Getting On Line

The Router

Even if your ISP offers you a free router there can still be a good argument for buying one from a respected manufacturer. These days you'll want wireless capability however, it's useful to have a wired connection for setup purposes and to fall back on for any troubleshooting you may need. (Lots of modern laptops no longer have a socket to allow a cable - Ethernet - connection.

We've used the term "router" here but what we're referring to is a combined router and modem, together with a wireless access point for the wireless versions. These are frequently combined now. The modem is the bit which actually does the connecting, the router allows you to connect (usually up to four) computers to the network using an Ethernet cable and the wireless access point is what allows you to connect wirelessly! Most routers will also have a built in hardware firewall which is likely to be superior to any software one.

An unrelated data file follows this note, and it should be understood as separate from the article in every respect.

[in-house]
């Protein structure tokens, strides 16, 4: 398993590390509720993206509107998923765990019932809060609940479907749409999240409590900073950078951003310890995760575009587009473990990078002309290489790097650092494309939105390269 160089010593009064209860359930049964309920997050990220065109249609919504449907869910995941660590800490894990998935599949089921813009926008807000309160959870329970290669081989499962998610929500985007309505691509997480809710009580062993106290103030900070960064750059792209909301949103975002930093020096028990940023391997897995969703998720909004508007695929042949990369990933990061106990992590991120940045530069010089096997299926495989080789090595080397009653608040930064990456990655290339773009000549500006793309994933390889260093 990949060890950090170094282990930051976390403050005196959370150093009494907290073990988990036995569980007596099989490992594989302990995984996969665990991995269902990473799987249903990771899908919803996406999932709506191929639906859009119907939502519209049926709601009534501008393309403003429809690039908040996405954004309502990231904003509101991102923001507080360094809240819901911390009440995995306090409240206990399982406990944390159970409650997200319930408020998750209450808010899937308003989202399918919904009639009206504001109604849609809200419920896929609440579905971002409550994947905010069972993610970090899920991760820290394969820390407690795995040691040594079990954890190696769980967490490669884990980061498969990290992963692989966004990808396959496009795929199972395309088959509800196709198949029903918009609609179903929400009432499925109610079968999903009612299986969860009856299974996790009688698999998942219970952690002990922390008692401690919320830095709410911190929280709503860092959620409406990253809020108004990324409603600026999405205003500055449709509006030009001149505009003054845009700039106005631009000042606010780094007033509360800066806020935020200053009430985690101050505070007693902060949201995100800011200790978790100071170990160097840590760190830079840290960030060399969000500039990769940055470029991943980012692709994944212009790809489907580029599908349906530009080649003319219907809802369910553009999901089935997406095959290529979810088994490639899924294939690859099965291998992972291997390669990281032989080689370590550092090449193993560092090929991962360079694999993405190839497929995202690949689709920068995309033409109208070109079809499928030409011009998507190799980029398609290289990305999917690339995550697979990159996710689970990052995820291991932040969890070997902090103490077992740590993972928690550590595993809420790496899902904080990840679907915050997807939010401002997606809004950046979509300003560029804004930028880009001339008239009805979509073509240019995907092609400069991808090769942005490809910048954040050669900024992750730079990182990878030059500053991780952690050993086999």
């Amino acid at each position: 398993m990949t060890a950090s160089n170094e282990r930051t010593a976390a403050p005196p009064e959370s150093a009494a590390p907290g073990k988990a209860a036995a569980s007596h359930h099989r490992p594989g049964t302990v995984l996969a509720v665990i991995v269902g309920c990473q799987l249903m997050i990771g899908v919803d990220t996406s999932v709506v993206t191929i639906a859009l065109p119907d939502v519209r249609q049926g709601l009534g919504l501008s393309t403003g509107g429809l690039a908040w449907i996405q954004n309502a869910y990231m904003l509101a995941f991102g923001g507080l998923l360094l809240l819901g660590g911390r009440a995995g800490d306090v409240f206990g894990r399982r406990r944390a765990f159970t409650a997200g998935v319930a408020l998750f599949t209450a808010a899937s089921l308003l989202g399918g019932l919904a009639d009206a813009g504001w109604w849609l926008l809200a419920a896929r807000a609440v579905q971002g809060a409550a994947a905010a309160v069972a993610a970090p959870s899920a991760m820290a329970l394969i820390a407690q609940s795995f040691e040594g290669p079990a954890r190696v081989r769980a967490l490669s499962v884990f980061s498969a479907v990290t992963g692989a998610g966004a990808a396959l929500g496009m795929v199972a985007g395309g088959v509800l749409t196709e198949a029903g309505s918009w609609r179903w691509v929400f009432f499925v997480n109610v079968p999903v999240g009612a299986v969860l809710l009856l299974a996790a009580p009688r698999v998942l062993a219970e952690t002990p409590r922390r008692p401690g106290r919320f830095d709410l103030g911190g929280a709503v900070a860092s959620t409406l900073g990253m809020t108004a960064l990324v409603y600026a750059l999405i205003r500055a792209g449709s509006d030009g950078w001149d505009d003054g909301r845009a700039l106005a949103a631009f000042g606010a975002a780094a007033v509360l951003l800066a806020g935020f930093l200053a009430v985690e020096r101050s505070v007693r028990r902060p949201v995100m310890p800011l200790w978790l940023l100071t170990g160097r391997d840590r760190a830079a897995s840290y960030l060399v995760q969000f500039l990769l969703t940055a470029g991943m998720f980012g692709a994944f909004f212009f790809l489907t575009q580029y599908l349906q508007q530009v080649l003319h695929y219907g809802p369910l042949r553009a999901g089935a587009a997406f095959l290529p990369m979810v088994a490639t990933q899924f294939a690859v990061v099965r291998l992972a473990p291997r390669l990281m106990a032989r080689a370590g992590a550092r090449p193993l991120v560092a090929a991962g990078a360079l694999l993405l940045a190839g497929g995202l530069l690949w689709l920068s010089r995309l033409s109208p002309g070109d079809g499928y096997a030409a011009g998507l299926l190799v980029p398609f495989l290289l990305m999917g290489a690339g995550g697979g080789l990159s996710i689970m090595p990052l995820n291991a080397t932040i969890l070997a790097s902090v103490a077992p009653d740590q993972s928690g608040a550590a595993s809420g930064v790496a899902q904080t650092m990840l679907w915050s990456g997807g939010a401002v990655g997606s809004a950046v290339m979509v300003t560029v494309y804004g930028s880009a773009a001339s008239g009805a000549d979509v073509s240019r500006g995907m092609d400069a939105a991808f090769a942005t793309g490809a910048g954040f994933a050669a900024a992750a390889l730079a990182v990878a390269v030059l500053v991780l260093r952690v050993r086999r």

The most popular manufacturers seem to be Netgear or D-Link but there are many others.

Follow The Instructions!

What follows is of necessity a generic instruction and those supplied by the router manufacturer and your ISP may well differ. It is important that you follow their instructions if they do differ from ours, particularly with regard to connection order.

If your router was supplied by your ISP, it will probably be set up and you won't need these instructions - just plug in and go!